Objects from the collection

The Stricklands have lived at Sizergh for over 750 years, so it’s no surprise that the castle is home to a large and diverse collection of over 2400 objects. Each item gives us a glimpse through time, telling the story of the family’s faith, tastes and even royal connections. With items varying from Australian boomerangs, shields and spears to a lock of King James II’s hair, every month we’ll add something new to the list to give you an idea of the weird and wonderful items in our care.

George Romney painting


House Steward, Adrian, has chosen an unusual portrait painted by the famous society artist, George Romney. “I love the domestic details of the globe and the bust, the tapestry on the table and the background of books and pictures – very much a room I would love to work in.” This painting is one of many Romneys at Sizergh. It depicts Reverend William Strickland in his Library, and can be found in the Linenfold Room.

Court Cupboard at Sizergh


Senior House Steward, Matt, has chosen the Court Cupboard in the Banqueting Hall. “This piece is from the late 17th century - an eventful period in Sizergh’s history! This court cupboard is an excellent example of period Westmorland carving work. There are very few examples of this style in the National Trust, and the fact that it still stands in Sizergh, in its county of origin, makes it even more significant.”

Painting of Thomas Strickland


In a corner of the Library at Sizergh resides a portrait of an imposing looking character; one which has quite a story to tell. Painted in 1724 by John Vanderbank, this portrait of Thomas Strickland (1682-1736) shows him as Bishop of Namur, to which he was appointed in 1727. Fourth son of Winifred and Thomas, he was brought up in France where his family fled with James II in 1688. Thomas’ efforts to effect reconciliation between English Catholics and the government led to hostility towards him from the Old Pretender, James II’s son, and his exiled court, who attacked Thomas as an enemy of the Catholic faith. When later employed by the Holy Roman Emperor Charles VI, it is believed that Thomas was gifted Sizergh’s Antony & Cleopatra tapestries, as a sign of the high regard in which the Emperor held Thomas.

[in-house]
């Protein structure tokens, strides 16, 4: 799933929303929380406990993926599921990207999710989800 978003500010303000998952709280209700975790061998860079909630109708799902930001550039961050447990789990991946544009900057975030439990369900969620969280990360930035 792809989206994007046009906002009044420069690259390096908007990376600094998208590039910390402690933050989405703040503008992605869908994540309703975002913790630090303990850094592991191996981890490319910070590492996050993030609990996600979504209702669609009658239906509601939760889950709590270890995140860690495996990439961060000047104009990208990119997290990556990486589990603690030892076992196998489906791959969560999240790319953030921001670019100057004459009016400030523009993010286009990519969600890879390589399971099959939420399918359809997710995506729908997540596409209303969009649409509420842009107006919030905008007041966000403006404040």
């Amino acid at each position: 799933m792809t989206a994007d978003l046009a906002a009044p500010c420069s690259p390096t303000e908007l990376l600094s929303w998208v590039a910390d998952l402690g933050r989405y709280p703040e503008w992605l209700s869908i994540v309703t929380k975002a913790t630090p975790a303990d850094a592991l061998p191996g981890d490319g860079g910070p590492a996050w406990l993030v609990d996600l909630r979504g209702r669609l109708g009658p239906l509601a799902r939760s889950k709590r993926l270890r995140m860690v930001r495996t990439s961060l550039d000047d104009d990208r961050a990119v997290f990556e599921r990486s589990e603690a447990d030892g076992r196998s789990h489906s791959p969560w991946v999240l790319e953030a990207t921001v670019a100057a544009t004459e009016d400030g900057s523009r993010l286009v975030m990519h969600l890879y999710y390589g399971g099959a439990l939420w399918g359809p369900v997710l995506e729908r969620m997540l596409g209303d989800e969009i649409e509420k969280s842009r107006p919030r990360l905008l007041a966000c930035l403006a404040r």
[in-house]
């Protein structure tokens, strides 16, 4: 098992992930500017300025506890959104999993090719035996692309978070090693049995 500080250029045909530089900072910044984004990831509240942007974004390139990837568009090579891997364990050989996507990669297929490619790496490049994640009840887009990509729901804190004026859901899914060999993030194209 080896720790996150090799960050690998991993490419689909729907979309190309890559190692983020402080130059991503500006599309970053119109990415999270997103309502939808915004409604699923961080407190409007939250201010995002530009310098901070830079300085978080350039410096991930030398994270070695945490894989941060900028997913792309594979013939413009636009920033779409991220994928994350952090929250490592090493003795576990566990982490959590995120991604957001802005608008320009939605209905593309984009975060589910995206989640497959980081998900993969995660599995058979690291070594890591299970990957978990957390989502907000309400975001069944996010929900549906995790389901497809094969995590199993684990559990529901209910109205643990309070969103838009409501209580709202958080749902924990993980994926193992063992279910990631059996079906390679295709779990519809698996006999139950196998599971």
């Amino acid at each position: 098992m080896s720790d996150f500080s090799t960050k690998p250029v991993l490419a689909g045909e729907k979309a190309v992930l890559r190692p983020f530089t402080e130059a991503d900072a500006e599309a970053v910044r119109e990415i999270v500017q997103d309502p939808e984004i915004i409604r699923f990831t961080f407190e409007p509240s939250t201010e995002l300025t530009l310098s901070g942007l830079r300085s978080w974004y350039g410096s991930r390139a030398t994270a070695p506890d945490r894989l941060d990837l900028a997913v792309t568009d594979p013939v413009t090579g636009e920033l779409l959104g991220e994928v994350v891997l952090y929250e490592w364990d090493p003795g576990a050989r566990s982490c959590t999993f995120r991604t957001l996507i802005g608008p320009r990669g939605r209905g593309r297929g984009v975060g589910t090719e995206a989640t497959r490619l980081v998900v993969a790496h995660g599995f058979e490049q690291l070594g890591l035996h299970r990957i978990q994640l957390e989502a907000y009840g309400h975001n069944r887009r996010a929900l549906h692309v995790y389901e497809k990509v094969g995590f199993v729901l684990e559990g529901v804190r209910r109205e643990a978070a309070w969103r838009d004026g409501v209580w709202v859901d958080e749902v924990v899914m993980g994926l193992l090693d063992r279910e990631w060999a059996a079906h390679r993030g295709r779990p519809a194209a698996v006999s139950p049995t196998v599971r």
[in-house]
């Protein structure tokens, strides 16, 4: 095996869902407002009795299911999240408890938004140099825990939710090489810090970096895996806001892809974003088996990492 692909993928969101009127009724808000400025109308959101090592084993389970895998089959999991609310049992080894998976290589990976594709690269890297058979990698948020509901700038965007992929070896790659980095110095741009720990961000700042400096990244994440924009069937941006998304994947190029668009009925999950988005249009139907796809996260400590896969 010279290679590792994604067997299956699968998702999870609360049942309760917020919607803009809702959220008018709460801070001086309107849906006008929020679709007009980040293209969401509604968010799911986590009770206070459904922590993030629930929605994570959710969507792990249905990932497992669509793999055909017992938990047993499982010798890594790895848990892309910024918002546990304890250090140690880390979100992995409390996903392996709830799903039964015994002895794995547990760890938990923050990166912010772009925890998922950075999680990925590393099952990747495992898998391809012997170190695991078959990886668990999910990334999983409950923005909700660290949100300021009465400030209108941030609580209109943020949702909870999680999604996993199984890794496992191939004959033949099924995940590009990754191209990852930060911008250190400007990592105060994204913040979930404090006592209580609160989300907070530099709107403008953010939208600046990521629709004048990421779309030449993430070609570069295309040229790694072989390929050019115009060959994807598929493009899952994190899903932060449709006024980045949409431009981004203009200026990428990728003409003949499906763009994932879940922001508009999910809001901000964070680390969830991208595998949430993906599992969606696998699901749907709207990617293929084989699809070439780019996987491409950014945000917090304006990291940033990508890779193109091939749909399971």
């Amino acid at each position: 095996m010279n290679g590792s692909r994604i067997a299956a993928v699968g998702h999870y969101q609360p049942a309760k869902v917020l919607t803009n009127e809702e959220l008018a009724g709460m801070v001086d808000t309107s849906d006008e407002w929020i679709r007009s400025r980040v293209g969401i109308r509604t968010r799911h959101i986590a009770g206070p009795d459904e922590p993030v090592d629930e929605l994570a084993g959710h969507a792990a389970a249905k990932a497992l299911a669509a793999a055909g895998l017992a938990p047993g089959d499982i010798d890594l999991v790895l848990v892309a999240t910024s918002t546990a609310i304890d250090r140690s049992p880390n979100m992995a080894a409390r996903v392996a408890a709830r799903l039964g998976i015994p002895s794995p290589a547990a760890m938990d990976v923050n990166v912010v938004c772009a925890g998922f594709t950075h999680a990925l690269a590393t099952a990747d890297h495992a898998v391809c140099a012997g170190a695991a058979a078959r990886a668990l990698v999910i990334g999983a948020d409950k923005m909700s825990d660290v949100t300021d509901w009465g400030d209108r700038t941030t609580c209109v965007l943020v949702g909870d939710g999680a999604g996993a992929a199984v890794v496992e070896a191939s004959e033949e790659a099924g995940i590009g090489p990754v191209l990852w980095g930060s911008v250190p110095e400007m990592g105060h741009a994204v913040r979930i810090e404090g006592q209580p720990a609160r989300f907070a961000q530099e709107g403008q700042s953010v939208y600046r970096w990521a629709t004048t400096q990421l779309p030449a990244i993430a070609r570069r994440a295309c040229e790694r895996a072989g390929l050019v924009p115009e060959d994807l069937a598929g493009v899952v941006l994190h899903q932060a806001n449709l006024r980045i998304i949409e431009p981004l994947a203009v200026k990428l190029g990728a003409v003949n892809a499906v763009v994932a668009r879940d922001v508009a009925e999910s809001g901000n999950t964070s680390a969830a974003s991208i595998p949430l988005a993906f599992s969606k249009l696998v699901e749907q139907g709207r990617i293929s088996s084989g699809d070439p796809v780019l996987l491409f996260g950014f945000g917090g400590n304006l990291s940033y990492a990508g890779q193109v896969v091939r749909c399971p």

oil painting


Gina, Conservation Assistant at Sizergh, loves “the ambiguity of the composition in this painting. The whole painting is taken up by a huge dark tree, which has been scumbled with the brush, removing any definition or detail”. Hauntingly beautiful. The oil on canvas by J. Thomas Tuite, hangs in the Linenfold room and is dated 1840.

Fish bowl


As bright and as decorative as this Chinese mid-18th century porcelain might be, it’s doubtful that your average Goldfish would have appreciated this back when these were all the rage. Somewhat lacking in a view from the inside, this fish bowl, one of a pair, would have been used in the 1700s as an ornamental feature, with fish swimming and splashing around inside. You can see the fish bowls in the Drawing Room, where today, and perhaps thankfully, the only creature to be found in this bowl is the occasional confused spider.

sizergh sword

May 2019

Senior House Steward Matt, has selected an object with a lot of clout! This huge sword, of German origin, stands at 5ft tall and is proudly displayed in the medieval Banqueting Hall. An early 16th century sword made in the style of Edward III c1350, it would have been used either as a ceremonial sword or as a defensive pike against cavalry – “it’s way too big to be wielded so has no real practical use in battle other than as a pike. It’s so big that if you were to swing it around to strike the enemy on the battlefield, you would need such a large area to do so that you would end up completely exposed to attack.”

sizergh paintings

April 2019

This month, our Project Curator Georgina has selected her favourite painting in the collection. “Sizergh is known for its impressive portraits of the Strickland family, but this easily forgotten work is the oldest painting we have at Sizergh, and for me, the most beautiful. An oil on board, painted in 1574, it sits in a relatively humble frame. Depicting the darkness that fell at midday, the foreboding skies, the darkened sun and the crescent moon, this composition is packed full of symbolism and allegory. It hangs in the Boyton Bedroom, and is a wonderfully preserved reminder of the Catholic faith carried with the family through eight centuries of history.

Flemish tapestry depicting Antony and Cleopatra meeting

March 2019

The tale of Antony and Cleopatra may be a seductive story of power, manipulation, war and death, but at Sizergh, the couple face a very different battle. The Meeting of Antony & Cleopatra is one of a set of five 17th-century Flemish tapestries that still hang in the Library today. It is in urgent need of specialist conservation, which in total will cost £77,000, and is at the centre of Sizergh’s fundraising this year. Cleopatra is known for her extravagances. She bathed in donkey milk daily and drank a huge pearl dissolved in vinegar - the sort of luxury a Queen with a net worth estimated at $95.8 billion is able to indulge in!